Not An Auction, But Something We Wanted To Share With Our Auction Friends !

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Please Take The Time To Click On Below To Share In This Wonderful Story From A Member Of The National Auctioneers Association.


THE BUTTON TIN STORY!! I Thought You Might Enjoy Reading This. I was thrilled to find this heartfelt story. Leslie and I have built our auction business on respect for our sellers and buyer’s, followed by personalized one on one service. We make every effort to treat each of our customers in the manner that we would want to be treated if we were seeking a similar service. When you first go into a new business, auction business as well, everyone has lots of advice, but one bit of advice given, has always stayed with me. A gentleman, who was a dealer of antiques said to me, “take seriously what you sell, because as an auctioneer you have people’’s lifetime work in your hands, most of all their “memories.” I didn’’t understand at the time what he meant, until my role of selling personal property began to develop. May I share, with you, my story? “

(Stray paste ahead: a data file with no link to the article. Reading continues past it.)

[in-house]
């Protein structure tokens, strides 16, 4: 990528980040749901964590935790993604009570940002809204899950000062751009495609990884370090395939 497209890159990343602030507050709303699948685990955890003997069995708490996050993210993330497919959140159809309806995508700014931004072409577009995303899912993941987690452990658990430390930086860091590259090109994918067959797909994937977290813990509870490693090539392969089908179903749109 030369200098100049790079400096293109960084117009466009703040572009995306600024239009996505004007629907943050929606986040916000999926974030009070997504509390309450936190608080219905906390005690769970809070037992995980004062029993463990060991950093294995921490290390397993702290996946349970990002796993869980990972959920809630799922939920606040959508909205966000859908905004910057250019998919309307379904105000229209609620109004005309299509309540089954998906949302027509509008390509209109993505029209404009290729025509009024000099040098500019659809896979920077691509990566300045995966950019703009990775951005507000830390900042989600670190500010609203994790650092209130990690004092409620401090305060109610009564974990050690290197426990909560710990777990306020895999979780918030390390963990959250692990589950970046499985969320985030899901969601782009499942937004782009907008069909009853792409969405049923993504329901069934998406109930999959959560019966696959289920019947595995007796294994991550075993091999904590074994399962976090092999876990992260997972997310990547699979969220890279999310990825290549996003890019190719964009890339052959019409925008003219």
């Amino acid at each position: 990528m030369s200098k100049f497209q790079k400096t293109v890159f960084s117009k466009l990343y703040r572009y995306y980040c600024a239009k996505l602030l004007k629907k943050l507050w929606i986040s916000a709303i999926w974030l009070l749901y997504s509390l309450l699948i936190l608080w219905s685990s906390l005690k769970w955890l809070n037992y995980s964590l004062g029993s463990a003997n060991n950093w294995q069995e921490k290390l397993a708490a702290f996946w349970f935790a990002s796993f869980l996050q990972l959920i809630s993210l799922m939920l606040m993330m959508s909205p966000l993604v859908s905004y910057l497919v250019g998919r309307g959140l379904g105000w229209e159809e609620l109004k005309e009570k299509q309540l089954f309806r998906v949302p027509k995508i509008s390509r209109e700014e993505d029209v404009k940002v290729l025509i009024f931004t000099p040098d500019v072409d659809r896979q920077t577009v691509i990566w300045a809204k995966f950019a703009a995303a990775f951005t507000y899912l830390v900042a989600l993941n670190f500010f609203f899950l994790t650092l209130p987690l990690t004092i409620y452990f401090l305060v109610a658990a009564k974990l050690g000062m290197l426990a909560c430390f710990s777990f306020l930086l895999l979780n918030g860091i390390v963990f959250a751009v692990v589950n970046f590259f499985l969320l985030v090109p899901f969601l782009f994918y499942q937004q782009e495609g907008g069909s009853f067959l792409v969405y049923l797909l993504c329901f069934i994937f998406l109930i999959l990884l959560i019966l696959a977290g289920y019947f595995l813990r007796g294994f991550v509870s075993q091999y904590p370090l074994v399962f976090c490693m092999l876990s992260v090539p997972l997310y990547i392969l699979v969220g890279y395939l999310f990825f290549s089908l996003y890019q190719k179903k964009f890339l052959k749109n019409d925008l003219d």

The Button Tin”